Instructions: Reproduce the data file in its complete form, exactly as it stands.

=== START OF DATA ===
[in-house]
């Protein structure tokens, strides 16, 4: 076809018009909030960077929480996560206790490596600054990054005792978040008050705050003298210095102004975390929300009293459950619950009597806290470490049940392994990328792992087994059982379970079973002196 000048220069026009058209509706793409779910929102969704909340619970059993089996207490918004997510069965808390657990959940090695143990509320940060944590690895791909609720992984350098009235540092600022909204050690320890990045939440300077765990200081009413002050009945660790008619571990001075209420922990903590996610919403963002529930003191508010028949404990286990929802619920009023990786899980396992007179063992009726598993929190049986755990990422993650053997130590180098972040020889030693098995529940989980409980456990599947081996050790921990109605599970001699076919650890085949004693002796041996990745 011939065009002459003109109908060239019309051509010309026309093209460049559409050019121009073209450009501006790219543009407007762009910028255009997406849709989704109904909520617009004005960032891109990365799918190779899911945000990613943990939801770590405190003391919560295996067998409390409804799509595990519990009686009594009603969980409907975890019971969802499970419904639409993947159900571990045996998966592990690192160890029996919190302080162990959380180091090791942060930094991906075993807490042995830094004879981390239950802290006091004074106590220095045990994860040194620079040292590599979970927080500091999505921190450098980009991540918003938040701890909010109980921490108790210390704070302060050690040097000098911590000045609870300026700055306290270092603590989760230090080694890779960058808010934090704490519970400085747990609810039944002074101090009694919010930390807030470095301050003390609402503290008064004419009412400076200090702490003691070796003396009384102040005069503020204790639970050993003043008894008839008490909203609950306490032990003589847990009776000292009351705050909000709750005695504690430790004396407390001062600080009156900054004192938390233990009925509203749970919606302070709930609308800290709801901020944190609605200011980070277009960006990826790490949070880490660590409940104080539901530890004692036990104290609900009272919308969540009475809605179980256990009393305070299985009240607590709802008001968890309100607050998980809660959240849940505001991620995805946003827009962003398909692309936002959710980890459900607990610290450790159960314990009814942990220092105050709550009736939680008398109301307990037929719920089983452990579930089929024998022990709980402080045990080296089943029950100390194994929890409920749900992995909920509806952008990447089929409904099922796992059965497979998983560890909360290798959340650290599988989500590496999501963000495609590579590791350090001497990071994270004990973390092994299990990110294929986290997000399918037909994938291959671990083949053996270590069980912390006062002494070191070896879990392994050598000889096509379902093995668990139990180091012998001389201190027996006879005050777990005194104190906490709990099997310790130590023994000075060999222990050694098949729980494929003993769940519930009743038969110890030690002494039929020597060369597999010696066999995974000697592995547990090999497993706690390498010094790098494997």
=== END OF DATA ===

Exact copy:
[in-house]
């Protein structure tokens, strides 16, 4: 076809018009909030960077929480996560206790490596600054990054005792978040008050705050003298210095102004975390929300009293459950619950009597806290470490049940392994990328792992087994059982379970079973002196 000048220069026009058209509706793409779910929102969704909340619970059993089996207490918004997510069965808390657990959940090695143990509320940060944590690895791909609720992984350098009235540092600022909204050690320890990045939440300077765990200081009413002050009945660790008619571990001075209420922990903590996610919403963002529930003191508010028949404990286990929802619920009023990786899980396992007179063992009726598993929190049986755990990422993650053997130590180098972040020889030693098995529940989980409980456990599947081996050790921990109605599970001699076919650890085949004693002796041996990745 011939065009002459003109109908060239019309051509010309026309093209460049559409050019121009073209450009501006790219543009407007762009910028255009997406849709989704109904909520617009004005960032891109990365799918190779899911945000990613943990939801770590405190003391919560295996067998409390409804799509595990519990009686009594009603969980409907975890019971969802499970419904639409993947159900571990045996998966592990690192160890029996919190302080162990959380180091090791942060930094991906075993807490042995830094004879981390239950802290006091004074106590220095045990994860040194620079040292590599979970927080500091999505921190450098980009991540918003938040701890909010109980921490108790210390704070302060050690040097000098911590000045609870300026700055306290270092603590989760230090080694890779960058808010934090704490519970400085747990609810039944002074101090009694919010930390807030470095301050003390609402503290008064004419009412400076200090702490003691070796003396009384102040005069503020204790639970050993003043008894008839008490909203609950306490032990003589847990009776000292009351705050909000709750005695504690430790004396407390001062600080009156900054004192938390233990009925509203749970919606302070709930609308800290709801901020944190609605200011980070277009960006990826790490949070880490660590409940104080539901530890004692036990104290609900009272919308969540009475809605179980256990009393305070299985009240607590709802008001968890309100607050998980809660959240849940505001991620995805946003827009962003398909692309936002959710980890459900607990610290450790159960314990009814942990220092105050709550009736939680008398109301307990037929719920089983452990579930089929024998022990709980402080045990080296089943029950100390194994929890409920749900992995909920509806952008990447089929409904099922796992059965497979998983560890909360290798959340650290599988989500590496999501963000495609590579590791350090001497990071994270004990973390092994299990990110294929986290997000399918037909994938291959671990083949053996270590069980912390006062002494070191070896879990392994050598000889096509379902093995668990139990180091012998001389201190027996006879005050777990005194104190906490709990099997310790130590023994000075060999222990050694098949729980494929003993769940519930009743038969110890030690002494039929020597060369597999010696066999995974000697592995547990090999497993706690390498010094790098494997």